Loving Food, Caring About The Environment
If you’re anything like me, you’re a bit of an amateur foodie. You might watch cooking shows like nobody’s business, get excited to try new trendy restaurants, or occasionally pay too much at overpriced coffee shops.
Like me, you might also be constantly bombarded with doom-and-gloom messages about our environment. It’s hard to keep up with all the world’s environmental issues to say the least, but I’ve heard warnings that we may run out of avocados, chocolate, and coffee in my lifetime (three of my favorite food groups). That’s why, after a while, I started to wonder: how much water really goes into the food I eat? It turns out that I was pretty surprised by the answer, and I think you might be, too.
As Californians, we’ve gotten used to hearing about the drought, to the point where it’s become rather mundane. The drought is casually touted in conversation as a mild inconvenience, but the threat is very real. Yes, we are still in a drought. It’s easy to forget how heavily we depend on water when most of us don’t see how much we use every day.
Considering The “Water Footprint”
Our “water footprint” is a helpful way to conceptualize how much water we use in our daily lives. The water footprint is a total of all the water we use– and not just directly, like when we shower or wash dishes. Our water footprint also accounts for the “virtual,” or hidden, water that goes into producing our clothes, food, and other consumer goods.
It’s hard for many of us to conceptualize just how much water goes into producing our food. For the most part, food’s journey to get to a grocery store is invisible. Although we might not see it, there’s a lot that happens before we pick up our favorite fruit at the farmer’s market.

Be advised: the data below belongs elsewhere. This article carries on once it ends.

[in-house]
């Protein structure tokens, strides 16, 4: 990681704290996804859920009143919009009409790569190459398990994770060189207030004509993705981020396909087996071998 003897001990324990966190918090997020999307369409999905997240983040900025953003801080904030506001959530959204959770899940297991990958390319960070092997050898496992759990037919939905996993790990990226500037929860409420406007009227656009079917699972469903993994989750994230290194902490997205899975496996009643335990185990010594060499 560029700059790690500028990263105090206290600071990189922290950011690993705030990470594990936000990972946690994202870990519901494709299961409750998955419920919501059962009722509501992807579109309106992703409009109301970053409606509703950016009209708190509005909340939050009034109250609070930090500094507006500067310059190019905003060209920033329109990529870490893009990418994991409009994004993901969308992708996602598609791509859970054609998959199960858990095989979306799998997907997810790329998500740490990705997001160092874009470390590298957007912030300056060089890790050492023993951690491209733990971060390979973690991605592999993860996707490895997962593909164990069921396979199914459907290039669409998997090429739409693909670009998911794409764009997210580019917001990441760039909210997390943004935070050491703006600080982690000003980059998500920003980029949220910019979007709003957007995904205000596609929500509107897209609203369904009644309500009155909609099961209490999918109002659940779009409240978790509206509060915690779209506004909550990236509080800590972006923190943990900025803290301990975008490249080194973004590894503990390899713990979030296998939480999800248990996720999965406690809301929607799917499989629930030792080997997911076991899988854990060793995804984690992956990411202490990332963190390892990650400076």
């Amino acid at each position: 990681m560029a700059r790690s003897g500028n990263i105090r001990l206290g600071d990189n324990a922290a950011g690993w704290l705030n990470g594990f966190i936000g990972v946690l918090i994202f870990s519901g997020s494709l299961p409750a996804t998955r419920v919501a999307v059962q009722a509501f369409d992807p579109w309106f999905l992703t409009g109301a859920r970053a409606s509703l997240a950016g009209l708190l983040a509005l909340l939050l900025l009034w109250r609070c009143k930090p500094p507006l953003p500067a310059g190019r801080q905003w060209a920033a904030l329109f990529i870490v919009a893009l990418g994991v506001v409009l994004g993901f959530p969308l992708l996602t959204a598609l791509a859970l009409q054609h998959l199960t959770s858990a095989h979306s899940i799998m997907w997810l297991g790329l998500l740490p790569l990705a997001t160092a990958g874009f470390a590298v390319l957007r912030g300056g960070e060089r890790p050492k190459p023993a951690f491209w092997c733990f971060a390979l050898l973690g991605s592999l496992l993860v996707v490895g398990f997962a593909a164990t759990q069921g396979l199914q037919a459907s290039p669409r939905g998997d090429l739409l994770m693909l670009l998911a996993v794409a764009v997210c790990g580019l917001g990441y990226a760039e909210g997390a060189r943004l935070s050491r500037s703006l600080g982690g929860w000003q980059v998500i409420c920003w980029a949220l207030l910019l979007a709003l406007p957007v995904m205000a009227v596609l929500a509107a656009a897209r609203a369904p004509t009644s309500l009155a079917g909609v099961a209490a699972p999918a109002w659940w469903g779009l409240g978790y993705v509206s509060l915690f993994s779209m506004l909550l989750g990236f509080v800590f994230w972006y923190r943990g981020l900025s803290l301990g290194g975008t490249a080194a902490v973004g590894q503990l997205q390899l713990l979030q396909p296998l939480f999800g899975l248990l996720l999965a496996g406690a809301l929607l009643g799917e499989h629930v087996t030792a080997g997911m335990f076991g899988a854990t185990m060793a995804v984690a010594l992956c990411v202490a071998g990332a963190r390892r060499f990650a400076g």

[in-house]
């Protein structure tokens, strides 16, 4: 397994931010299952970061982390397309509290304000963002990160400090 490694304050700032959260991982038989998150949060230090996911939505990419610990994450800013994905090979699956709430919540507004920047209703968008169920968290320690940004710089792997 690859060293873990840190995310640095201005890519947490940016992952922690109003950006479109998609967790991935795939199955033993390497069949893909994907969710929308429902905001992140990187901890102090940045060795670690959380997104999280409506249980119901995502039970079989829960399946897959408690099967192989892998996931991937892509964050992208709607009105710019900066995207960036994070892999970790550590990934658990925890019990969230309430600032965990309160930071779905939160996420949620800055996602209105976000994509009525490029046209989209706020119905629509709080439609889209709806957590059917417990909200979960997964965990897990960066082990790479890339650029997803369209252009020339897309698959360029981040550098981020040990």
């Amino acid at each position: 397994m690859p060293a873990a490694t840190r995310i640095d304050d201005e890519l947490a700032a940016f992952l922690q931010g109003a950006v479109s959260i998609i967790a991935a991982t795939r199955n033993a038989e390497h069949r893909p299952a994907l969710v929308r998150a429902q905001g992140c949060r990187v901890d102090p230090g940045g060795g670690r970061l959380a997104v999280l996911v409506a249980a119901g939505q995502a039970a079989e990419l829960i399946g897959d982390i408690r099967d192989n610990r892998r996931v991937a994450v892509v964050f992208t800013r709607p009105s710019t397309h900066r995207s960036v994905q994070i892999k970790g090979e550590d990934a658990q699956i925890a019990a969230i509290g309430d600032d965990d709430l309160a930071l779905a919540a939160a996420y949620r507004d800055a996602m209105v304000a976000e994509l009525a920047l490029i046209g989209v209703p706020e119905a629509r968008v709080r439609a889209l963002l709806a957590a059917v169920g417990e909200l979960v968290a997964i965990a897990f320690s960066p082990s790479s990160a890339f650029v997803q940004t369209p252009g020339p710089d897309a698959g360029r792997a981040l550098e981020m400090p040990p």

Agriculture is estimated to account for 80 percent of our national consumptive water use and 80 percent of California’s water use. So sure, shortening your shower time can help save water, but a disproportionately large portion of your water footprint may be hidden in your eating habits. But why does food take this much water to produce?
The short answer: the food production process is complex and involves lots of steps. We have to use water to grow fruits and vegetables. After the food is grown, it often has to be processed and packaged (it takes 22 gallons of water to make a pound of plastic, so excessive packaging can add to the virtual water footprint, too). Companies may also need to use more water to clean up the pollution they create during the food production process. Then, the food might travel hundreds of miles to make it to your neighborhood grocery store. Adding meat into the equation makes things a bit more complicated. The water footprint of animal products tends to be higher than plant-based foods because of the water used to grow soy or corn-based livestock feed.
Americans are already among the highest per capita consumers of water in the world, and trends are increasing over time. As countries rapidly develop, people tend to eat more food, and especially more water-intensive foods like animal products. This means that in the future, the demand on our planet’s limited freshwater supply will continue to increase. As our population continues to grow, so will our appetite for water. That’s why we need to take action now to reduce and conserve water– so that in the future, our children’s children will have access to clean, fresh drinking water.
Beyond The Shorter Shower
While it’s important to conserve water when we brush our teeth and wash our clothes, it’s going to take more than that to address our state’s most pressing water issues. Saving water in our day-to-day lives is necessary, but not sufficient. It will also take collective action at the industry level to ensure there’s enough water– not only for us, but for future generations of Californians.